Thursday, June 10, 2010

Rethinking the Relationship between Pay and Performance

As I read Dan Ariely's new book, I was particularly intrigued by his research findings regarding the effects of bonus compensation on human performance. Ariely conducted an interesting experiment in India along with several colleagues. They created a a variety of games and tasks for subjects to complete, and they created three conditions (low, medium, high bonus). They chose India so that the bonuses would be small in absolute dollar terms, but very high in terms of their worth to an average Indian citizen. The highest bonus level actually constituted approximately five months’ pay for the subjects in the experiment.

What were the results? You might expect performance to rise with bonus level. After all, that fundamental belief underlies compensation schemes in most companies. However, Ariely and his co-authors found that performance was lowest in the highest bonus condition. The same results held in the United States. What happened? Some combination of stress, fear of losing the money, and other psychological pressures, such as over-attention to the bonus as opposed to the task itself, seemed to cause participants in the highest bonus condition to actually perform poorly on the games and other tasks in the experiment. One can certainly relate to this finding. Consider how many business executives may find themselves obsessing over their compensation toward the end of the year, and perhaps becoming distracted from the actual work that they must accomplish.

By the way, these results hold when the tasks involve some level of cognitive skill. If the tasks are purely mechanical in nature, then higher bonuses yield higher performance. That finding indeed suggests that stress may play a factor in diminishing performance on tasks that require thinking and reasoning (such as many business tasks).

9 comments:

Dr William J McKibbin said...

Dan Ariely's new book, "The Upside of Irrationality" can be purchased at:

http://amzn.to/cF5bL9

Thank you for the opportunity to comment...

professor cz said...

Eliminate the bonus system. Mintzberg (2009) calls the culture of bonuses on Wall Street and public corporations a form of legalized corruption and largely responsible for the financial meltdown of 2008. According to Olive (2009) “… excessive CEO pay is the cancer eating away at sound corporate management. Excessive pay for top management distorts decision making. It encourages reckless and short-term behavior that damages the enterprise and undermines the wider economy. He goes on “Mostly this cursed phenomenon takes the form of CEOs betting the company for a quick windfall, hence the crisis in global finance that brought us to the brink of a second Great Depression.” As we observe with the bonus system and compensation in general we can conclude that most executives operate with the belief that they are special and how they are paid should have little relationship to reality. Consequently they have their special compensation systems structured by “compensation consultants” who guarantee a handsome bonus no matter what the company does. In addition these bonus systems only reward short term goals and forces greedy CEO’s to terminate employees, outsource, offshore and reduce R&D and long range objectives to fatten the bottom line for the big short term bonus. While there is wide spread belief among academic researchers and business writers that CEO compensation should be aligned to corporate performance the chief complaint is that current compensation practices tend to reward short term profitability. Consequently we find that current compensation practice results in short term bottom line results where CEO’s push their employees to take short-term risks with little regard for the long-term effects. This view became particularly visible during the crisis of 2008 and led to a movement by business writers, politicians and others to suggest that CEO compensation should be changed to consist of restricted stock and other forms of long-term compensation designed avoid rewarding short-term performance. According to Cooper, Gulen and Rau (2009) this proposed system of compensation implies a positive relationship between long-term incentive pay and future firm performance. They disagree and they have demonstrated that there is not only no positive relationship but in fact there is an inverse or negative relationship between CEO compensation and long term shareholder wealth. In fact they discovered the higher the CEO long term compensation the lower the shareholder returns. We now have significant evidence to suggest that overpaying executives will decrease shareholder wealth. Why? The answer is simple excessive pay is a disincentive to do well but it is an incentive to “take the money and run.”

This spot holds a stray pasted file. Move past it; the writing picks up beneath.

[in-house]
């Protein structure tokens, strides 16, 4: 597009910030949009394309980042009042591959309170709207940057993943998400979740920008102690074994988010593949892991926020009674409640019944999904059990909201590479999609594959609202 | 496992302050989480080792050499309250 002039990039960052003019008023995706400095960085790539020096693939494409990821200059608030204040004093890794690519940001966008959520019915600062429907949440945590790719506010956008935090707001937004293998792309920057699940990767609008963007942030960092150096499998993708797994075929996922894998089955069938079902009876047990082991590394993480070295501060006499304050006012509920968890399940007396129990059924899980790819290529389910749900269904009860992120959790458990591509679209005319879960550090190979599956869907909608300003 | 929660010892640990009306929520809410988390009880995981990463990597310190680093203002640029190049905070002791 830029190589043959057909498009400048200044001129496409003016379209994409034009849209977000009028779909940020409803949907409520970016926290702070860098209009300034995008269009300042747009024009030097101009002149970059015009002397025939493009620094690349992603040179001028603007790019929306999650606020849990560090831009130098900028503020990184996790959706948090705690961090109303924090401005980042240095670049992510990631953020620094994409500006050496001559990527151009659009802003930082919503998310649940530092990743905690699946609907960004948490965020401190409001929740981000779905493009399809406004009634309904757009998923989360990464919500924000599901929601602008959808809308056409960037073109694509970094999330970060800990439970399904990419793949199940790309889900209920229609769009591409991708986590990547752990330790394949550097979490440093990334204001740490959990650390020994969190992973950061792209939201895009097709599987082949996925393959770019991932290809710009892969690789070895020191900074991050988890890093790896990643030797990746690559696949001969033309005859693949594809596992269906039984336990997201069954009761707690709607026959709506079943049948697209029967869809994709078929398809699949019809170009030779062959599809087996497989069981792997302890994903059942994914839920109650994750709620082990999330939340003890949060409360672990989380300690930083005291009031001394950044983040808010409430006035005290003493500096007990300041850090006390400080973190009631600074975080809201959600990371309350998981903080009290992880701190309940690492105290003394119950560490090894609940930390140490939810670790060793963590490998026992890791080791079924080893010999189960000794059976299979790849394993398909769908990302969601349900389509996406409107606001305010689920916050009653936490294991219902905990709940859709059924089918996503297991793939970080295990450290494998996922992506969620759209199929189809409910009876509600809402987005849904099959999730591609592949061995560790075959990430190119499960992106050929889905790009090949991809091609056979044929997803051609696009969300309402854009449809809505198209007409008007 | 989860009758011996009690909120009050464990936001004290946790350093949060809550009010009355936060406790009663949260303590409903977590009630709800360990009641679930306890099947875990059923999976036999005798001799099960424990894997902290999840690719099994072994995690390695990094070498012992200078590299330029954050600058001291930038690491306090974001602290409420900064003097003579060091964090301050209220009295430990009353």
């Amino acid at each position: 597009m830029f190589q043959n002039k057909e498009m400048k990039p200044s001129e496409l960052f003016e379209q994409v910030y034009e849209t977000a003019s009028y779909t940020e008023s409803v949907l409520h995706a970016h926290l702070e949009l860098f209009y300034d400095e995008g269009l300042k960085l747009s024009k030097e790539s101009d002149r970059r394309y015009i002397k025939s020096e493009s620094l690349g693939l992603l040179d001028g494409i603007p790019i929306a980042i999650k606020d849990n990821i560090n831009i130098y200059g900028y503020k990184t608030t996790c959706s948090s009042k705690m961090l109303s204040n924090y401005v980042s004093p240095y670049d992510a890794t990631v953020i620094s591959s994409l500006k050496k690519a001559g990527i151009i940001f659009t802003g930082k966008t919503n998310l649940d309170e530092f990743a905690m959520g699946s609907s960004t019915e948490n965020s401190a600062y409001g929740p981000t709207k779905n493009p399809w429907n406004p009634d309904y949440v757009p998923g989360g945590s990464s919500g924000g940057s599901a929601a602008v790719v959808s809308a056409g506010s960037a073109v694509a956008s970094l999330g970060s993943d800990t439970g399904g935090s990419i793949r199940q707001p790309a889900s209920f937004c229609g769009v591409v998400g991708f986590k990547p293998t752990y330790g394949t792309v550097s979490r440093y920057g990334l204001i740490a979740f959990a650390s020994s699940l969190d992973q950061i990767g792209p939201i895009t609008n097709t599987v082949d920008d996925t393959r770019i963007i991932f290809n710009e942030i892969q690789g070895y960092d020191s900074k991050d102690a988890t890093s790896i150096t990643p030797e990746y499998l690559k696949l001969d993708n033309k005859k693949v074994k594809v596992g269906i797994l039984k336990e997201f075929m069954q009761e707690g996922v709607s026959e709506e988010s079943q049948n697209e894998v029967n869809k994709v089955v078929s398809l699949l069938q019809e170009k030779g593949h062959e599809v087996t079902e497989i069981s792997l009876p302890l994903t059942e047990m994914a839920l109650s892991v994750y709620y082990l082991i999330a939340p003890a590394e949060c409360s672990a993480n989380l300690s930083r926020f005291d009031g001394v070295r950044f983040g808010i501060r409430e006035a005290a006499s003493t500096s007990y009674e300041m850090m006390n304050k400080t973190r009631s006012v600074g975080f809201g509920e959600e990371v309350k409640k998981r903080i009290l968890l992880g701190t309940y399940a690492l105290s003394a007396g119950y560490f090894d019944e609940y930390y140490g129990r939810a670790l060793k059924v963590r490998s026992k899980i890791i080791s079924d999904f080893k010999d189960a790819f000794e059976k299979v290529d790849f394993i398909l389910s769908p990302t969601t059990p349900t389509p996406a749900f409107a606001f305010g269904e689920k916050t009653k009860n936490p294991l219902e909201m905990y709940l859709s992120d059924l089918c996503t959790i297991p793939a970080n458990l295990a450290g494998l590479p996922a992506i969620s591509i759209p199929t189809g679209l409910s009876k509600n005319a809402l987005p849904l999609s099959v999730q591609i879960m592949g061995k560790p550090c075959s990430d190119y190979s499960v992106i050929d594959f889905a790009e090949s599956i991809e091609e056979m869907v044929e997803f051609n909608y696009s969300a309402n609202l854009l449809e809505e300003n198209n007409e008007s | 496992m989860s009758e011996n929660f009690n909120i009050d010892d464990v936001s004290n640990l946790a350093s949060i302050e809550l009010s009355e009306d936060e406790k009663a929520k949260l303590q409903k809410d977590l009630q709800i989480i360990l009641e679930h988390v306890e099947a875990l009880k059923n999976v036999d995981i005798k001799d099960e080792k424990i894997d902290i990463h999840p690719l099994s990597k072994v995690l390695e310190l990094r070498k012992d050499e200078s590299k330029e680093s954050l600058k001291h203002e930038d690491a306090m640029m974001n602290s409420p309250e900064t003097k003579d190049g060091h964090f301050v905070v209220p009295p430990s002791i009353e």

Gary Duell, ChFC, MBA said...

Current executive compensation systems, approved by the overlapping board on which they serve, turn CEOs from "parents" (for whom the health and happiness of their charges are reward enough)into vampires.
I've seen no convincing evidence that $15,000,000 is any more motivating than $7,500,000.

Bajwa said...

nice article, i enjoyed reading it. it re-instates that incentives are not the only thing required to improve the performance.
i think, its the time to bring in spirituality into managemenet especially in HR.
Thanks

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No Gods Required said...

You should check out Alfie Kohn, on the subject of parenting and competition.

No Gods Required said...
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